The Disciples of James Dean meet up on the anniversary of his death and mull over their lives in the present and in flashback, revealing the truth behind their complicated lives. Who is the... See full summary »
Socialite Anatol Spencer seeks a better relation that he has with his wife. He sets up the friend of his youth Emilie in an apartment only to have her two-time him. He comforts the near ... See full summary »
Wealthy Jervis Pendleton acts as benefactor for orphan Judy Abbott, anonymously sponsoring her in her boarding school. But as she grows up, he finds himself falling in love with her, and ... See full summary »
Sandy Bates, a successful filmmaker, attends a festival conducted to honor his work. During the course of the weekend he reconsiders his cinematic accomplishments as well as his past relationships. Written by
Scott R. Vaughn <firstname.lastname@example.org>
The enlarged-photo-themed wallpaper in Sandy's apartment changed to offer reflections on or counterpoints to the scenes in which they appear. In the scene where Sandy & Dorrie are arguing about his flirting with her 13-year-old cousin it shows a newspaper headline that reads "Incest betw... father's and..." See more »
What is it the comedian says when his jokes are going well? "I murdered that audience"..."I killed 'em"..."They screamed"..."I broke 'em up."
Yeah. So-so what are you saying? Are you saying that someone like-like myself or... or Laurel and Hardy, or-or Bob Hope are furious?
Furious or latent homosexual.
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Reading some of the comments listed here, I'm dismayed by some of the narrowness of the criticisms ("It's shot in black & white for no reason!" "The flashbacks are indistinguishable from the present day!")... as if these were somehow to be construed as mistakes. Jeez.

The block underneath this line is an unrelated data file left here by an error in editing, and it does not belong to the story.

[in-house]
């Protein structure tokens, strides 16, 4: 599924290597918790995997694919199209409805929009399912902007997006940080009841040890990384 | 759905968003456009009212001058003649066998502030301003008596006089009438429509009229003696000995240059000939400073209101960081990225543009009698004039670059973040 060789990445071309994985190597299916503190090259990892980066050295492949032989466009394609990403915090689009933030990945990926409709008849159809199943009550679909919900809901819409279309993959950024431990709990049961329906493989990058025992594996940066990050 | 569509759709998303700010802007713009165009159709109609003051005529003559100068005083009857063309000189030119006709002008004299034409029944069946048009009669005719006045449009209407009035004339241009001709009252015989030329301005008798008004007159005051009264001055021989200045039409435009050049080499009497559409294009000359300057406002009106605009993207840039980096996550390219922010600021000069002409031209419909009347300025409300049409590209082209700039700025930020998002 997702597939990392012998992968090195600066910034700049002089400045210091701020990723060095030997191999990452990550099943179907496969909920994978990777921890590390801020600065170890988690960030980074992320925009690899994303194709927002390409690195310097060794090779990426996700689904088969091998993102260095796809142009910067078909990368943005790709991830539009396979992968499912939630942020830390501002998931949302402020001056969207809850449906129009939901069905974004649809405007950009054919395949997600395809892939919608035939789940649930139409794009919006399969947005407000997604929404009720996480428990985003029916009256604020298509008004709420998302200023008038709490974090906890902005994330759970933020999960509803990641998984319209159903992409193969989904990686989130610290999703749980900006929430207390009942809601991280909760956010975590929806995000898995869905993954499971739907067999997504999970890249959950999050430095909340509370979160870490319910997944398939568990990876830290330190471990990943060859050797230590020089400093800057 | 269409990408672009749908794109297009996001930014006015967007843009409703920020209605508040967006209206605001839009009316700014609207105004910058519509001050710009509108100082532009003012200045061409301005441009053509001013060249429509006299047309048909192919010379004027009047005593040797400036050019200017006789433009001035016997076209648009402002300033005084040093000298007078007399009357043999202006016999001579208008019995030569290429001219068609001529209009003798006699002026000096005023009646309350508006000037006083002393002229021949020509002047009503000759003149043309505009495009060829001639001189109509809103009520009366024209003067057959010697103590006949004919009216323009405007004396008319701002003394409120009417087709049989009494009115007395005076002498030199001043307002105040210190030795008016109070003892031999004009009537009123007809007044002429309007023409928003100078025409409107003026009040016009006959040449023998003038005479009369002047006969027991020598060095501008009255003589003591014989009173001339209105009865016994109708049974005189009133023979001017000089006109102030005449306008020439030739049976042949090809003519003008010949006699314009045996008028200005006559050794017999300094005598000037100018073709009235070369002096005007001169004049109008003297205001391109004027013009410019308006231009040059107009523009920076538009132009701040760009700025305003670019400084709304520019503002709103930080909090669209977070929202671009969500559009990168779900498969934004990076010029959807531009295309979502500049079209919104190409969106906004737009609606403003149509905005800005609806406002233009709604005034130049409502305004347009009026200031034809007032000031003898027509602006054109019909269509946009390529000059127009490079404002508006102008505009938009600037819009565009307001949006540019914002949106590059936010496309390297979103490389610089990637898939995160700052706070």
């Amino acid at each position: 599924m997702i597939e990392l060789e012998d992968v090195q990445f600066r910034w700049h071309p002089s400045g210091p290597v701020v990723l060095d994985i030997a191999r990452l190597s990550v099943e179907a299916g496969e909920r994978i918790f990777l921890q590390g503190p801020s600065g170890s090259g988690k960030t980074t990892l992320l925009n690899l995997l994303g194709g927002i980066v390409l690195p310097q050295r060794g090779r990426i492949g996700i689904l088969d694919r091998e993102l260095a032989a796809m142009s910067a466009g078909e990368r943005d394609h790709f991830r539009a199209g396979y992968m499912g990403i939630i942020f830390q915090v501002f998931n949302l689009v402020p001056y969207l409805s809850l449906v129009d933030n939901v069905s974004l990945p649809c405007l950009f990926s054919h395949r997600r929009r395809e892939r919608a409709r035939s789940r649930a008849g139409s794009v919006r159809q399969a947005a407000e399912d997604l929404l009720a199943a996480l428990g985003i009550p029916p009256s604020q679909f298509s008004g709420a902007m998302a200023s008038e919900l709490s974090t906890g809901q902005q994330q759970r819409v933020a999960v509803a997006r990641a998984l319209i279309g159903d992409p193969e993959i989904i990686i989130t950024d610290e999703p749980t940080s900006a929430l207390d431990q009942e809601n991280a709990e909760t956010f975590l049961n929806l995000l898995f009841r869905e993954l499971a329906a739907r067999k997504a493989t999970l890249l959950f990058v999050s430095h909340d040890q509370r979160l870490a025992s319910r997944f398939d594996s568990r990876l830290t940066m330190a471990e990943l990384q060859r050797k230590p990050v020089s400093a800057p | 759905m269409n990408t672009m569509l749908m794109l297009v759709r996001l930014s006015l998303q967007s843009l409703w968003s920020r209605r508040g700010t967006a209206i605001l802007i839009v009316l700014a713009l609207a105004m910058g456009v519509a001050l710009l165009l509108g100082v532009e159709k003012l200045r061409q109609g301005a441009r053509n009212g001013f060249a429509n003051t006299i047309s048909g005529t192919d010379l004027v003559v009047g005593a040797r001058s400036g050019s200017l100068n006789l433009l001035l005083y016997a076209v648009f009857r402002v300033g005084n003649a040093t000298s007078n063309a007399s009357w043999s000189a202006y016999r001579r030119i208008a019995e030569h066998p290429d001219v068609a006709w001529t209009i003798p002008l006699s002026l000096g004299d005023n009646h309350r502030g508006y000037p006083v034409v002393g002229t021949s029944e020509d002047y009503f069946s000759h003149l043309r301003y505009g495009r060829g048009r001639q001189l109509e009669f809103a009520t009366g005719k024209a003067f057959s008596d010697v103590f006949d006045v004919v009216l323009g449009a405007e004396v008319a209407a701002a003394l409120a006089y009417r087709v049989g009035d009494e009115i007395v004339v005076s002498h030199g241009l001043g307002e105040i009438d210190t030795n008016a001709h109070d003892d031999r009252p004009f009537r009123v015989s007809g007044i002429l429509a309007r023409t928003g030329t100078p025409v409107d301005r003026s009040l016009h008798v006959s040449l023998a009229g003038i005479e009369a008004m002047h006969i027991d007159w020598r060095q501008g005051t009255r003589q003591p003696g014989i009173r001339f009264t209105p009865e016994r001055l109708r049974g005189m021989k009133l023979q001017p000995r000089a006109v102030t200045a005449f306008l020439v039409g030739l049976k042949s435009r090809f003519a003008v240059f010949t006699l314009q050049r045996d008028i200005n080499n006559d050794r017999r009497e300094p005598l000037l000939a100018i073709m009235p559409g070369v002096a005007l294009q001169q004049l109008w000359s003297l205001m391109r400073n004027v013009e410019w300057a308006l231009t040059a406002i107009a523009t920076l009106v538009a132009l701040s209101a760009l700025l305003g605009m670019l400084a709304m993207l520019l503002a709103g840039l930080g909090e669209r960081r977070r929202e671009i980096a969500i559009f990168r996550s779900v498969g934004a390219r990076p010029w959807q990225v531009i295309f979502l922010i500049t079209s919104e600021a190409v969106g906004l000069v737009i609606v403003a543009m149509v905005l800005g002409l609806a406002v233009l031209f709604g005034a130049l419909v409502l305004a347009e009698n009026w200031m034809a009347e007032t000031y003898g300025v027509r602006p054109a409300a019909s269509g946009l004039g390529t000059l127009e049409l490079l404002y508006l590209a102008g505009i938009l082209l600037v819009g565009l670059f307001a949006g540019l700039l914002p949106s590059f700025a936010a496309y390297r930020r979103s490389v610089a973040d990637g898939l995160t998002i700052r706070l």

I love this film. It rambles a little here and there, and sometimes it's so personal I feel voyeuristic watching it. The montage of Charlotte Rampling towards the end is stunning in how it summarizes Allen's feelings about memory, nostalgia, and the ever-present reality that never seems to allow the past to make sense.
One cannot deny that Allen has a very keen understanding of who he is, as a person, comedian, and lover. This is not to say that he is infallible or somehow more evolved than anyone else, but rather - through the retrospective of his "earlier funny films" - it's clear that he understands his strengths, and - outside the theatre - the weaknesses of his emotional life.
A perfect film for a quiet Sunday.
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